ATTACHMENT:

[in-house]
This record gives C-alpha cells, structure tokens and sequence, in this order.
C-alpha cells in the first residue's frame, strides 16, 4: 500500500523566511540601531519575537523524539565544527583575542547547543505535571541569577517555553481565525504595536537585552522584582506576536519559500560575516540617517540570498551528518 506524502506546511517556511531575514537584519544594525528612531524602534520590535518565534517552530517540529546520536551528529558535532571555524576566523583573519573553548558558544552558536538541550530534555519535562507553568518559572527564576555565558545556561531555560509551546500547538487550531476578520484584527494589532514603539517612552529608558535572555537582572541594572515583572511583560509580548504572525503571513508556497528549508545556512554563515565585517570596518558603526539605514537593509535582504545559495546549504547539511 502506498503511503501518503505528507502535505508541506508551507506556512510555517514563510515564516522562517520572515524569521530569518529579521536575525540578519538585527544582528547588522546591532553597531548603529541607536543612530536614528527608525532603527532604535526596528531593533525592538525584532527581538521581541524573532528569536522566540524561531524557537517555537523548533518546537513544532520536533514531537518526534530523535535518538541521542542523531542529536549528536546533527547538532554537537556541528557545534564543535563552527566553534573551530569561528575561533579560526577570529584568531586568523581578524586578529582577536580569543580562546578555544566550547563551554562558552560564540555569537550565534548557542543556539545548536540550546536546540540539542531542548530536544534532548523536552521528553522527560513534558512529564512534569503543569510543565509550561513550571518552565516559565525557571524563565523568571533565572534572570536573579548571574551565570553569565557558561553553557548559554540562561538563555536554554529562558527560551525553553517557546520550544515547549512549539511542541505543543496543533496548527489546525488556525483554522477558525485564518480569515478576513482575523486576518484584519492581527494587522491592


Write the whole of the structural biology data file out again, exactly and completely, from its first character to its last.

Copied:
[in-house]
This record gives C-alpha cells, structure tokens and sequence, in this order.
C-alpha cells in the first residue's frame, strides 16, 4: 500500500523566511540601531519575537523524539565544527583575542547547543505535571541569577517555553481565525504595536537585552522584582506576536519559500560575516540617517540570498551528518 506524502506546511517556511531575514537584519544594525528612531524602534520590535518565534517552530517540529546520536551528529558535532571555524576566523583573519573553548558558544552558536538541550530534555519535562507553568518559572527564576555565558545556561531555560509551546500547538487550531476578520484584527494589532514603539517612552529608558535572555537582572541594572515583572511583560509580548504572525503571513508556497528549508545556512554563515565585517570596518558603526539605514537593509535582504545559495546549504547539511 502506498503511503501518503505528507502535505508541506508551507506556512510555517514563510515564516522562517520572515524569521530569518529579521536575525540578519538585527544582528547588522546591532553597531548603529541607536543612530536614528527608525532603527532604535526596528531593533525592538525584532527581538521581541524573532528569536522566540524561531524557537517555537523548533518546537513544532520536533514531537518526534530523535535518538541521542542523531542529536549528536546533527547538532554537537556541528557545534564543535563552527566553534573551530569561528575561533579560526577570529584568531586568523581578524586578529582577536580569543580562546578555544566550547563551554562558552560564540555569537550565534548557542543556539545548536540550546536546540540539542531542548530536544534532548523536552521528553522527560513534558512529564512534569503543569510543565509550561513550571518552565516559565525557571524563565523568571533565572534572570536573579548571574551565570553569565557558561553553557548559554540562561538563555536554554529562558527560551525553553517557546520550544515547549512549539511542541505543543496543533496548527489546525488556525483554522477558525485564518480569515478576513482575523486576518484584519492581527494587522491592